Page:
Kamloops longboard facility inspires locals

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      There’s a hill at Vancouver’s Prince Albert Street and East 23rd Avenue down which longboarders like to ride. One of those skaters is Aaron Toxopeus, a high-school student who lives in the neighbourhood.

      At the top of the slope, the 15-year-old told the Georgia Straight that cops show up sometimes to say that some residents don’t want people skating around. That’s why Toxopeus thinks it might be a good idea for the city to look at what one Interior municipality has done.

      Last fall, Kamloops opened the world’s first dedicated longboarding park, featuring 350 metres of track on public land, plus amenities like a drinking fountain, toilet, picnic area, and benches. It’s also near a bus stop. “That will bring longboarders away from public roads and give them a spot,” Toxopeus said.

      Former Vancouver park board commissioner Sarah Blyth told the Straight by phone that she saw many people riding down that hill when she lived nearby. As someone who started her civic career by advocating for youth-oriented spaces, Blyth said she believes that the city should consider building a longboarding facility.

      Blyth, who likes to skateboard and longboard, suggested that Creekside Park may be a good place when it finally gets its long-awaited expansion and redevelopment. “We should have one in Vancouver for sure,” Blyth said.

      In Kamloops, Jeff Putnam, manager of parks and civic facilities, gets a lot of inquiries from around the world about his municipality’s longboarding facility. According to him, visitors from Vancouver and places like Whistler have been coming to the track.

      He related that when the town acquired a piece of land a few years ago, the local longboarding community came forward with a proposal for the plot. “It’s definitely an excellent investment,” Putnam told the Straight in a phone interview about the $140,000 cost to build the facility and the $2,000 annual budget to maintain it.

      According to Putnam, there were a number of close calls involving street longboarders after the sport took off in the Okanagan city. “The exciting thing is, it’s something that’s being used for a healthy and safe activity,” he said about the facility that was opened in October last year.

      Putnam added that with Kamloops’s status as Canada’s “tournament capital”, having a longboarding site is a “natural fit”.

      One previous visitor at the Kamloops track was Lee Cation, a Vancouver-based longboard-event organizer, advocate with the Longboard Coalition, and director with the International Downhill Federation.

      “It’s a great start,” Cation told the Straight in a phone interview about what he saw.

      He suggested that other municipalities should consider setting aside parts of their skateboard-parks budgets to build something for longboarders. “We love skateboard parks, but it doesn’t suit everybody,” Cation said.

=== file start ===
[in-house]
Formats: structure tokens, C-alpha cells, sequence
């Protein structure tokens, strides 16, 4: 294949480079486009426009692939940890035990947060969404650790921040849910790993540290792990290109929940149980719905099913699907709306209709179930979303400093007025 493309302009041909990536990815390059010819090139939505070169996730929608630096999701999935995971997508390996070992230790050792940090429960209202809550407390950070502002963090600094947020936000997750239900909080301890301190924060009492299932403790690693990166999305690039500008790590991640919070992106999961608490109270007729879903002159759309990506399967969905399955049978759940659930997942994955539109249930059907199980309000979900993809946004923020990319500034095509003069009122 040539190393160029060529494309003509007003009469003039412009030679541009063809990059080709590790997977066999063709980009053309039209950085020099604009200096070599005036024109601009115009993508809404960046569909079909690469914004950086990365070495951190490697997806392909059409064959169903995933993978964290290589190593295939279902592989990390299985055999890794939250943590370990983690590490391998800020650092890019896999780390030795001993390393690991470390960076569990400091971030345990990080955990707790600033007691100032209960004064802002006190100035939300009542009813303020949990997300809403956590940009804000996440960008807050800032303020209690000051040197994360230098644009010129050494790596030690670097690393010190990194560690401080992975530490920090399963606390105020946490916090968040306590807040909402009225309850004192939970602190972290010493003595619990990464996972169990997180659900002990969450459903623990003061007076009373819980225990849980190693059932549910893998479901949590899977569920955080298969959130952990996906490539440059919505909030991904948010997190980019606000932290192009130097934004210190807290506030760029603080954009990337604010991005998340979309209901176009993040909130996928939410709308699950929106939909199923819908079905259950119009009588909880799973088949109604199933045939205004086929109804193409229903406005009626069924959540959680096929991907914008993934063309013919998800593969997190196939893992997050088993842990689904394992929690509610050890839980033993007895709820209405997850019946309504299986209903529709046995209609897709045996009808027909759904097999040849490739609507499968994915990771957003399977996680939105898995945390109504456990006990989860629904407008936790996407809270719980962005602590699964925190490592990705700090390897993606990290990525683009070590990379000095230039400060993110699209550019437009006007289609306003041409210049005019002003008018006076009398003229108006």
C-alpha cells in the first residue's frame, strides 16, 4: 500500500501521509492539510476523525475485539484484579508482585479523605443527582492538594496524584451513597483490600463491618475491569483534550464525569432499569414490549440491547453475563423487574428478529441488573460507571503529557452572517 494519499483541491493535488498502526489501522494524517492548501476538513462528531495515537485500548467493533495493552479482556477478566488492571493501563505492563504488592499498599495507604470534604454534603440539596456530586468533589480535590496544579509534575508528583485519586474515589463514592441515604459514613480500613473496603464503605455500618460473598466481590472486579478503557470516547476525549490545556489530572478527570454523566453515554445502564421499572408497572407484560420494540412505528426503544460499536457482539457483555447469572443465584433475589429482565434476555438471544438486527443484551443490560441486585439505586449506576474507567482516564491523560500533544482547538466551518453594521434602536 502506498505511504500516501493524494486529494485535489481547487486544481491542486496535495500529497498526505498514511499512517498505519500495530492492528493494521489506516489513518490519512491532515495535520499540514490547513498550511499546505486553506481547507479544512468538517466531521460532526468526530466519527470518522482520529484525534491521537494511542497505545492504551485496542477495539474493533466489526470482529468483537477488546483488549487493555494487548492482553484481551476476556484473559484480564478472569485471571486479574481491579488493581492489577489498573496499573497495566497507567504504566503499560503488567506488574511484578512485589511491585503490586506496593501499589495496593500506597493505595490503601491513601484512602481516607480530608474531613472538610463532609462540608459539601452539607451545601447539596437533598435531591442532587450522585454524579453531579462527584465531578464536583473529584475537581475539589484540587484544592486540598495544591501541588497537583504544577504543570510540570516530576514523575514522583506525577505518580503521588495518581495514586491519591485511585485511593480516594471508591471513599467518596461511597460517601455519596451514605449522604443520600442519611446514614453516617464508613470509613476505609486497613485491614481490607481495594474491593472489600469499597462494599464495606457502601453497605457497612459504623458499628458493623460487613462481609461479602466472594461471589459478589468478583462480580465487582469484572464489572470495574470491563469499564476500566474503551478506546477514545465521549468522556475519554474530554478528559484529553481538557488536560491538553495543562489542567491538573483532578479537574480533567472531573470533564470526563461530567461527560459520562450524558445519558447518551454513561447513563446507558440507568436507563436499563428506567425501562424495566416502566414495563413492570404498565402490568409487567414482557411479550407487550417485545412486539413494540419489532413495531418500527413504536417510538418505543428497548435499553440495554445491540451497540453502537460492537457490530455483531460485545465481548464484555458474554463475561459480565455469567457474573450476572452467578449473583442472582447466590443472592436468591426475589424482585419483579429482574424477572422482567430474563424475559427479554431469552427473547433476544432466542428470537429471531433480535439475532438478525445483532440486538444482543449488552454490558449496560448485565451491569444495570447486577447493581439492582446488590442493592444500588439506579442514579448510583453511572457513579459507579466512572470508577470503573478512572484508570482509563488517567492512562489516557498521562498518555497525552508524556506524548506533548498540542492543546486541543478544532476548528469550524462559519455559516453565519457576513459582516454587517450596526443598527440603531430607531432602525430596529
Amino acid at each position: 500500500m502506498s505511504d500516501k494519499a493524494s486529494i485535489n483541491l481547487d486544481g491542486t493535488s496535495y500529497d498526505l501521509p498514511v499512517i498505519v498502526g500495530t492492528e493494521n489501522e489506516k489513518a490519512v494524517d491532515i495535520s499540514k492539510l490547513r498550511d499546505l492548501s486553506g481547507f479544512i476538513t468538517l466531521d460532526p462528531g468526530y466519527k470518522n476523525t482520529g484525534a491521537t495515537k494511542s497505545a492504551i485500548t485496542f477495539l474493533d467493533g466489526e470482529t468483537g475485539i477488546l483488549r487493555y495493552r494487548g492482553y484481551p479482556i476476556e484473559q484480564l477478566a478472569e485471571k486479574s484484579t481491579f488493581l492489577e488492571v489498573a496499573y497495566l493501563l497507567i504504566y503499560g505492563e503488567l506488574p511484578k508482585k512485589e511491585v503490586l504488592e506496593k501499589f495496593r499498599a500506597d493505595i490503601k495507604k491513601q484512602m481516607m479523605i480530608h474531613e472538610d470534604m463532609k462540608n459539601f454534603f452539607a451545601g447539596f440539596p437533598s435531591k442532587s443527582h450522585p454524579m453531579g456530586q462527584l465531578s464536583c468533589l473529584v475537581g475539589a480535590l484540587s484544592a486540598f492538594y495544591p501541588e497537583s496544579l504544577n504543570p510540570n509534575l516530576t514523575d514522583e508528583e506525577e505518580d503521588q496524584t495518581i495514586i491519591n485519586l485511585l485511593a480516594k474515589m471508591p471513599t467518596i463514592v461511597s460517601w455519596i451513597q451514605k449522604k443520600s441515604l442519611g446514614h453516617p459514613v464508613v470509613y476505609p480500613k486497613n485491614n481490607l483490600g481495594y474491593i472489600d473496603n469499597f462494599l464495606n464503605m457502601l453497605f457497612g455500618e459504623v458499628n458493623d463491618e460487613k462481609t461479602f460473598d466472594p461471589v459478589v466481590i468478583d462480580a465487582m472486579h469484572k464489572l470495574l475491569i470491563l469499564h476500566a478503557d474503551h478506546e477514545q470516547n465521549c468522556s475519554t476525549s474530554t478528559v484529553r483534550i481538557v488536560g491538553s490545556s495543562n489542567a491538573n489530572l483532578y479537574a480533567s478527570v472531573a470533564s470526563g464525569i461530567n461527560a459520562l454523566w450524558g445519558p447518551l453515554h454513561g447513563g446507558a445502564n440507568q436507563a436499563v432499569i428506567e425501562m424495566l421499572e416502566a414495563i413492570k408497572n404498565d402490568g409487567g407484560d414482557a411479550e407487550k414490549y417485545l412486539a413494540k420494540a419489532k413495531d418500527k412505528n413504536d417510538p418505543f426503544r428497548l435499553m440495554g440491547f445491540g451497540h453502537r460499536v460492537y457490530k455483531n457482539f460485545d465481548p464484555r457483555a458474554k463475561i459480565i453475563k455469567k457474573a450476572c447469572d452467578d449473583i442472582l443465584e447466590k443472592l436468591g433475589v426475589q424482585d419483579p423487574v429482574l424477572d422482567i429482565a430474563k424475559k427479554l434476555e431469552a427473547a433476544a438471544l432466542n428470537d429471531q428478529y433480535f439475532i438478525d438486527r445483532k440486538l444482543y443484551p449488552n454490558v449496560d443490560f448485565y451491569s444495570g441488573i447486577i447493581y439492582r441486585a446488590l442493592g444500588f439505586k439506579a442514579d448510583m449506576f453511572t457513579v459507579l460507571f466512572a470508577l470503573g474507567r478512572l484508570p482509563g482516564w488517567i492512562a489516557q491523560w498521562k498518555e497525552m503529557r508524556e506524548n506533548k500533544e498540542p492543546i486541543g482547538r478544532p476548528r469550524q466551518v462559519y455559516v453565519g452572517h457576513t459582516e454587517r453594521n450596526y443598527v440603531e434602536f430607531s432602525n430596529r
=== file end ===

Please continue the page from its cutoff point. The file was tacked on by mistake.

Longboards are similar to skateboards in that each has four wheels, but they’re much longer and travel more quickly. There’s a patchwork of municipal laws across the region dealing with longboarding, which is legal in Vancouver on secondary streets.

      Ryan Theobald says that many of his colleagues at Vancouver-based longboard company Landyachtz have skated at the Kamloops facility. “Everybody has a very positive feedback that there is actually something that exists,” the vice-president of sales and marketing told the Straight in a phone interview.

      Theobald suggested that the unincorporated University Endowment Lands west of Vancouver might be a good place to put a track. He also said that cities like Surrey, Maple Ridge, and Pitt Meadows have land for this purpose.

      “We’re definitely at a time now where municipalities should build that into their park infrastructure,” Theobald said.

      In the meantime, Landyachtz plans to open a store this spring offering bike repairs, coffee, and, eventually, a vertical indoor skating ramp in a building just west of La Casa Gelato on Venables Street.

      Last spring, the City of Surrey started a longboard pilot project by designating a pathway at the South Surrey Athletic Park as a place for beginners in the sport. The city will assess its impact before it decides if it will build a real longboard track.

      Mike Faux, who sells skateboards and longboards at his Surrey-based Authentic Board Supply Co., was part of a group that helped initiate the pilot project.

      “My biggest thing with longboarding is we need to create a safety aspect around it,” Faux said by phone. “It always worries me, you know. Like, any skateboard is the same, but longboards just go a lot faster, quicker, and…you got kids that don’t drive. Like, they’re not old enough to get a driver’s licence, they’ve never had road-safety training, and they’re out there in the streets going 50 kilometres an hour.”

      With designated parks, safety becomes less of a concern. “It’s a place for the young generation and the experienced generation to hang out and meet at the same place and create that sense of role-modelling and mentorship that, like, regular skateparks created,” Faux said.

      “And it also gives a place where we can put up signage about safety and street awareness.”

      Back in Vancouver, former park commissioner Blyth suggested that if dedicated sites aren’t going to be built soon, the city should put signage on streets where longboarders are known to ride to advise car drivers to be extra careful.